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AB-1731 Newborn screening program: critical congenital heart disease.(2011-2012)

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Assembly Bill No. 1731
CHAPTER 336

An act to add Article 6.6 (commencing with Section 124121) to Chapter 3 of Part 2 of Division 106 of the Health and Safety Code, relating to public health.

[ Approved by Governor  September 15, 2012. Filed with Secretary of State  September 15, 2012. ]

LEGISLATIVE COUNSEL'S DIGEST


AB 1731, Block. Newborn screening program: critical congenital heart disease.
Existing law provides for the Newborn and Infant Hearing Screening, Tracking, and Intervention program, under which general acute care hospitals with licensed perinatal services, as specified, are required to administer to newborns a hearing screening test for the identification of hearing loss, as prescribed, using protocols developed by the State Department of Health Care Services, or its designee.
This bill would, beginning July 1, 2013, require a general acute care hospital that has a licensed perinatal service to offer to parents of a newborn, prior to discharge, a pulse oximetry test for the identification of critical congenital heart disease (CCHD), and would require the department to issue guidance stating that hospitals perform this test in a manner consistent with the federal Centers for Disease Control and Prevention guidelines for CCHD screening. This bill would require these hospitals to develop a CCHD screening program, as prescribed.
Vote: MAJORITY   Appropriation: NO   Fiscal Committee: YES   Local Program: NO  

The people of the State of California do enact as follows:


SECTION 1.

 The Legislature finds and declares the following:
(a) Congenital heart disease affects about seven to nine of every 1,000 live births in the United States and is the most common cause of death in the first year of life, with defects accounting for 3 percent of all infant deaths and more than 40 percent of all deaths due to congenital malformations.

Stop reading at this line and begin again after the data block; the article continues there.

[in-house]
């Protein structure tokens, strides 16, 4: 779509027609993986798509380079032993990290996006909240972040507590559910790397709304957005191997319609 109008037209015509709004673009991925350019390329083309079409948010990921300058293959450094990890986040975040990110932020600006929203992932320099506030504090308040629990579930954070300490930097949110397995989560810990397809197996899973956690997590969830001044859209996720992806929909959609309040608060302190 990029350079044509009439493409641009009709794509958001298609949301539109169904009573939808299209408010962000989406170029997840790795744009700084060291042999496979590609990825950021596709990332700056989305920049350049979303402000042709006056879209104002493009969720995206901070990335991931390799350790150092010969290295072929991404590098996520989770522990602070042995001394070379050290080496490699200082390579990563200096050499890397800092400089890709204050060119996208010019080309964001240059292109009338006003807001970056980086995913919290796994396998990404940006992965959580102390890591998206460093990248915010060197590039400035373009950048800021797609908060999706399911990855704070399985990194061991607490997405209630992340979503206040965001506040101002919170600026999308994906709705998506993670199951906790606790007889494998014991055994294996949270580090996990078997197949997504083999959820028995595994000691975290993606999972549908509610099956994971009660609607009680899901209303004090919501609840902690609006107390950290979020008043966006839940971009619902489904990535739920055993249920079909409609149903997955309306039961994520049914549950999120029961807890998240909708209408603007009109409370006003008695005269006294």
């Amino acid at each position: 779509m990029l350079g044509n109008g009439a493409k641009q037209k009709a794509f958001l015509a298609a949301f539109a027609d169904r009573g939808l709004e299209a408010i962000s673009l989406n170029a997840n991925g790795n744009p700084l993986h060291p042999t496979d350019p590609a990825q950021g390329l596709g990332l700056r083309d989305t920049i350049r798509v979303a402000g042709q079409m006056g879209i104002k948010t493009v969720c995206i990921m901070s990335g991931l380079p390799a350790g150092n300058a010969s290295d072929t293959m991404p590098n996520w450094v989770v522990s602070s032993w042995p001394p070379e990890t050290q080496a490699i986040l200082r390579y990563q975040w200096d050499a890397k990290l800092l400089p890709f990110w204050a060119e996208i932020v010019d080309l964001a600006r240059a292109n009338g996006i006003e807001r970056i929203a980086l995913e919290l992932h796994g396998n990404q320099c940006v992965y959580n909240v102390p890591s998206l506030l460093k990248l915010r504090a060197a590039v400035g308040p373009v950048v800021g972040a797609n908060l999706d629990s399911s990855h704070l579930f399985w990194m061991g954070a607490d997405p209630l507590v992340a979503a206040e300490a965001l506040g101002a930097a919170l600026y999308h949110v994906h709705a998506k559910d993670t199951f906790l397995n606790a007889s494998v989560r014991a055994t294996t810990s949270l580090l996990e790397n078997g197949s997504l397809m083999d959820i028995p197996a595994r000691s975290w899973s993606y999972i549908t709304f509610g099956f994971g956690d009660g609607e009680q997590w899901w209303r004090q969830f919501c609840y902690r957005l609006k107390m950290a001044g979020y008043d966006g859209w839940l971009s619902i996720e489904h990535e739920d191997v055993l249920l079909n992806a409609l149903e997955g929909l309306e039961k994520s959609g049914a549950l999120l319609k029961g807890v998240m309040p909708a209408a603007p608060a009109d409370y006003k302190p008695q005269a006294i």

(b) Critical congenital heart disease (CCHD) is a group of defects that cause severe and life-threatening symptoms and require intervention within the first days or first year of life.
(c) Current methods for detecting CCHD generally include prenatal ultrasound screening and careful and repeated clinical examinations.
(d) CCHD is often missed during the routine clinical exam that generally is scheduled prior to a newborn’s discharge, and many cases of CCHD are also missed during discharge and postdischarge clinical exams.
(e) Fetal ultrasound screening programs improve detection of major congenital heart defects. However, prenatal diagnosis alone picks up less than one-half of all cases.
(f) Pulse oximetry is a noninvasive test that estimates the percentage of hemoglobin in blood that is saturated with oxygen.
(g) Virtually all hospitals, including small hospitals, frequently use pulse oximetry as a standard of care in their newborn nurseries.
(h) Many newborn lives could potentially be saved by earlier detection and treatment of CCHD if hospitals were required to perform this simple, noninvasive newborn screening method.

SEC. 2.

 Article 6.6 (commencing with Section 124121) is added to Chapter 3 of Part 2 of Division 106 of the Health and Safety Code, to read:
Article  6.6. Newborn Critical Congenital Heart Disease Screening Program

124121.
 For purposes of this article, “CCHD” means critical congenital heart disease.

124122.
 (a) (1) Beginning July 1, 2013, a general acute care hospital that has a licensed perinatal service shall offer to parents of a newborn, prior to discharge, a pulse oximetry test for the identification of CCHD.
(2) The State Department of Health Care Services shall issue guidance stating that hospitals perform this test in a manner consistent with the federal Centers for Disease Control and Prevention guidelines for CCHD screening.
(3) A hospital described in paragraph (1) shall be responsible for developing a screening program that provides competent CCHD screening, utilizes appropriate staff and equipment for administering the testing, completes the testing prior to the newborn’s discharge from a newborn nursery unit, refers infants with abnormal screening results for appropriate care, maintains and reports data as required by the department, and provides physician and family-parent education.
(b) A pulse oximetry test provided for pursuant to subdivision (a) shall be performed by a licensed physician, licensed registered nurse, or an appropriately trained individual who is supervised in the performance of the test by a licensed health care professional.
(c) This section shall not apply to a newborn whose parent or guardian objects to the test on the grounds that the test is in violation of his or her beliefs.